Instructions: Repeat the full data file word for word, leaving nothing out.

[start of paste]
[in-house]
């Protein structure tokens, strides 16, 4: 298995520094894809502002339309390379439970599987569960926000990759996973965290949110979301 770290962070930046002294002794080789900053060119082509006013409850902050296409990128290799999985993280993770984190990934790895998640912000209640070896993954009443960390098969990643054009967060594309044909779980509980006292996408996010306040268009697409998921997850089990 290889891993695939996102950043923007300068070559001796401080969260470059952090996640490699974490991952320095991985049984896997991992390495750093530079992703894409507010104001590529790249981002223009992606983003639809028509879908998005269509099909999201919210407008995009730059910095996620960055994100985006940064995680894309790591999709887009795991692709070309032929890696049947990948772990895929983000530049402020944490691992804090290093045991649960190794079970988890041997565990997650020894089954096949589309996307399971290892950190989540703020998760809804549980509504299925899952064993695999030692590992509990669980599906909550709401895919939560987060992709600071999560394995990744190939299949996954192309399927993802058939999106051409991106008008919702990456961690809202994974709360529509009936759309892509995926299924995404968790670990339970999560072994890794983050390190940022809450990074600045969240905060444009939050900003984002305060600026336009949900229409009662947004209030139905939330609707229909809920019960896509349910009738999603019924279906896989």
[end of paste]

[in-house]
């Protein structure tokens, strides 16, 4: 298995520094894809502002339309390379439970599987569960926000990759996973965290949110979301 770290962070930046002294002794080789900053060119082509006013409850902050296409990128290799999985993280993770984190990934790895998640912000209640070896993954009443960390098969990643054009967060594309044909779980509980006292996408996010306040268009697409998921997850089990 290889891993695939996102950043923007300068070559001796401080969260470059952090996640490699974490991952320095991985049984896997991992390495750093530079992703894409507010104001590529790249981002223009992606983003639809028509879908998005269509099909999201919210407008995009730059910095996620960055994100985006940064995680894309790591999709887009795991692709070309032929890696049947990948772990895929983000530049402020944490691992804090290093045991649960190794079970988890041997565990997650020894089954096949589309996307399971290892950190989540703020998760809804549980509504299925899952064993695999030692590992509990669980599906909550709401895919939560987060992709600071999560394995990744190939299949996954192309399927993802058939999106051409991106008008919702990456961690809202994974709360529509009936759309892509995926299924995404968790670990339970999560072994890794983050390190940022809450990074600045969240905060444009939050900003984002305060600026336009949900229409009662947004209030139905939330609707229909809920019960896509349910009738999603019924279906896989």